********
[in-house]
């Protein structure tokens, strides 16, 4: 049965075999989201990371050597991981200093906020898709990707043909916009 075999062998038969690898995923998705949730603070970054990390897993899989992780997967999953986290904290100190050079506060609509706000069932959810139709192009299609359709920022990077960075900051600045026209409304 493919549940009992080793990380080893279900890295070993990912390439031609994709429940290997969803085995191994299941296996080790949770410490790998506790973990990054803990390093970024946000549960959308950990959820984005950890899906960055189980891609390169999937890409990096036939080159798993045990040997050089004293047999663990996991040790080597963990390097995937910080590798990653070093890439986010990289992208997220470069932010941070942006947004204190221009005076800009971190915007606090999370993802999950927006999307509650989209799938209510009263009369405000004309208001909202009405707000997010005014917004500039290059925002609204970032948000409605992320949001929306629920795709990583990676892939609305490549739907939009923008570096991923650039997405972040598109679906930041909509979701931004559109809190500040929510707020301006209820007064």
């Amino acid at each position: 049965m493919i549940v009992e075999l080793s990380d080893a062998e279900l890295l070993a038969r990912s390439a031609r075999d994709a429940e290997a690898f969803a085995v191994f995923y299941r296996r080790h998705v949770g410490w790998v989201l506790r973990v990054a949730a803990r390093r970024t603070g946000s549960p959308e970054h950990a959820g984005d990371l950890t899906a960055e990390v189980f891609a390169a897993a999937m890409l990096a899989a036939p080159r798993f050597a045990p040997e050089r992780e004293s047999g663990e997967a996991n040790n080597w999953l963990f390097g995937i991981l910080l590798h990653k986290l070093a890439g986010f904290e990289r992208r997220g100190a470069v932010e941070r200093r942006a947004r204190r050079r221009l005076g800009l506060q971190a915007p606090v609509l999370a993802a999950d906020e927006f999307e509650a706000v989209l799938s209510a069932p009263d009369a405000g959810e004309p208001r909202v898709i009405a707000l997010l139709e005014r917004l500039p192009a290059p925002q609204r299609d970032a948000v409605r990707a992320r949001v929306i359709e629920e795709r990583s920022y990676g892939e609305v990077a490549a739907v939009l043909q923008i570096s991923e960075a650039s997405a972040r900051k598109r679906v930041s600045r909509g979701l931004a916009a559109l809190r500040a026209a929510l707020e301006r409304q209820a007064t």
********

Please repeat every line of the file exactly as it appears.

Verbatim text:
[in-house]
């Protein structure tokens, strides 16, 4: 049965075999989201990371050597991981200093906020898709990707043909916009 075999062998038969690898995923998705949730603070970054990390897993899989992780997967999953986290904290100190050079506060609509706000069932959810139709192009299609359709920022990077960075900051600045026209409304 493919549940009992080793990380080893279900890295070993990912390439031609994709429940290997969803085995191994299941296996080790949770410490790998506790973990990054803990390093970024946000549960959308950990959820984005950890899906960055189980891609390169999937890409990096036939080159798993045990040997050089004293047999663990996991040790080597963990390097995937910080590798990653070093890439986010990289992208997220470069932010941070942006947004204190221009005076800009971190915007606090999370993802999950927006999307509650989209799938209510009263009369405000004309208001909202009405707000997010005014917004500039290059925002609204970032948000409605992320949001929306629920795709990583990676892939609305490549739907939009923008570096991923650039997405972040598109679906930041909509979701931004559109809190500040929510707020301006209820007064």
């Amino acid at each position: 049965m493919i549940v009992e075999l080793s990380d080893a062998e279900l890295l070993a038969r990912s390439a031609r075999d994709a429940e290997a690898f969803a085995v191994f995923y299941r296996r080790h998705v949770g410490w790998v989201l506790r973990v990054a949730a803990r390093r970024t603070g946000s549960p959308e970054h950990a959820g984005d990371l950890t899906a960055e990390v189980f891609a390169a897993a999937m890409l990096a899989a036939p080159r798993f050597a045990p040997e050089r992780e004293s047999g663990e997967a996991n040790n080597w999953l963990f390097g995937i991981l910080l590798h990653k986290l070093a890439g986010f904290e990289r992208r997220g100190a470069v932010e941070r200093r942006a947004r204190r050079r221009l005076g800009l506060q971190a915007p606090v609509l999370a993802a999950d906020e927006f999307e509650a706000v989209l799938s209510a069932p009263d009369a405000g959810e004309p208001r909202v898709i009405a707000l997010l139709e005014r917004l500039p192009a290059p925002q609204r299609d970032a948000v409605r990707a992320r949001v929306i359709e629920e795709r990583s920022y990676g892939e609305v990077a490549a739907v939009l043909q923008i570096s991923e960075a650039s997405a972040r900051k598109r679906v930041s600045r909509g979701l931004a916009a559109l809190r500040a026209a929510l707020e301006r409304q209820a007064t």